Hear ye, hear ye! Should ye need a D&D game on your Nintendo that doth not sucketh as much as its brethren, gaze thine eyes upon Hillsfar, an RPG dungeon-crawler for all the land!
Start by creating your own character (the game also pretends that you can “import” characters from different saves, but you’re playing an NES, not a computer), get on your horse and ride to Hillsfar. The game is a mix of minigames, quests, and exploring, and while not all of these elements work, the laid-back feel is a blessing compared to the other uptight D&D titles.
In fact, one of Hillsfar‘s biggest selling points is the sheer amount of dialogue choices. Walk into a tavern and you have seven options for what you can do/say while you’re there. Buy the comely waitress a drink, brag about your exploits, and don’t be surprised if she advances on you. Fighting is ludicrous, though. The enemy’s jerky movements make it difficult to know when you’re supposed to hit them. Riding a horse – something you do often – also causes the NES framerate palpitations.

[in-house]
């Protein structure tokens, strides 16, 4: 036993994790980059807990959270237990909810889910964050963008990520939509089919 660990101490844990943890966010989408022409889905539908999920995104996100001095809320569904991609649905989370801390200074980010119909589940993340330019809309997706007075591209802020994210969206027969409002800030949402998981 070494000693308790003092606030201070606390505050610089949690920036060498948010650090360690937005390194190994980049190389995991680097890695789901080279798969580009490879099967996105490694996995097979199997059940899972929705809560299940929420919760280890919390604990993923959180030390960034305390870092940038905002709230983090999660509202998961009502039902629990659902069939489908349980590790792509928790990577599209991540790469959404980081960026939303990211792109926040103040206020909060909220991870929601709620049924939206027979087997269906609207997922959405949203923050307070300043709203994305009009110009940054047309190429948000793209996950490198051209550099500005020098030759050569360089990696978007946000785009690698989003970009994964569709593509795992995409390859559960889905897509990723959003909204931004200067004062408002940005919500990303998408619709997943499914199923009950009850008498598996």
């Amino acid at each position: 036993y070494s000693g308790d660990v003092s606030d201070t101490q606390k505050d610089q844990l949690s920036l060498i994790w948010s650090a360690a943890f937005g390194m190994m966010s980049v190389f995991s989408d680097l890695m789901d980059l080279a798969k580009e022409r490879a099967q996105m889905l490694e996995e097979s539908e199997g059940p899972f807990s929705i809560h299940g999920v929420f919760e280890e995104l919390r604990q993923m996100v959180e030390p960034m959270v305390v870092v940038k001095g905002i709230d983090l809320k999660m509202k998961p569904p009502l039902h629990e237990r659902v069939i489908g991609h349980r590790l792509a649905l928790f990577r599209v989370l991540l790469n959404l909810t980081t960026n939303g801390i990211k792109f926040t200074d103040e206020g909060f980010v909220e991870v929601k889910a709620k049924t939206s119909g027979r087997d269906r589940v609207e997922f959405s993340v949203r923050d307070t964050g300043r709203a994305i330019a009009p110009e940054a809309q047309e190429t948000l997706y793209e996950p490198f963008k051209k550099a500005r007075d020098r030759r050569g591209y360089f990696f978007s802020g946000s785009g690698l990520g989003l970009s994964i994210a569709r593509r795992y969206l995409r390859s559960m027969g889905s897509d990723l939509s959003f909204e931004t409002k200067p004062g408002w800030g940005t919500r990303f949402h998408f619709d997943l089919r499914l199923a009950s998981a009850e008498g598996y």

If Hillsfar had been ported to the SNES (which it could have, given the 1993 release date), the game would have looked and played better. Still, given the NES’ limitations, Hillsfar‘s quality is surprising.
Hillsfar‘s NES port was released to die in the late hour of 1993. Strange, considering that the DOS, Amiga, C64, and Atari ST versions all came out in 1989, and the Famicom port and PC88/98 versions released in 1991. Perhaps FCI just wasn’t sure whether they wanted to port a D&D game that most D&D fans didn’t like to a console that was headed towards the grave? But they did it anyway, and NES owners had one more game to… enjoy?
PUBLISHER: FCI DEVELOPER: Westwood (port by Marionette)
GENRE: RPG RELEASE DATE: 03/21/91 – (JP), 02/1993 – (US)
ALSO AVAILABLE ON: Amiga, C64, DOS, PC88, PC98, Atari ST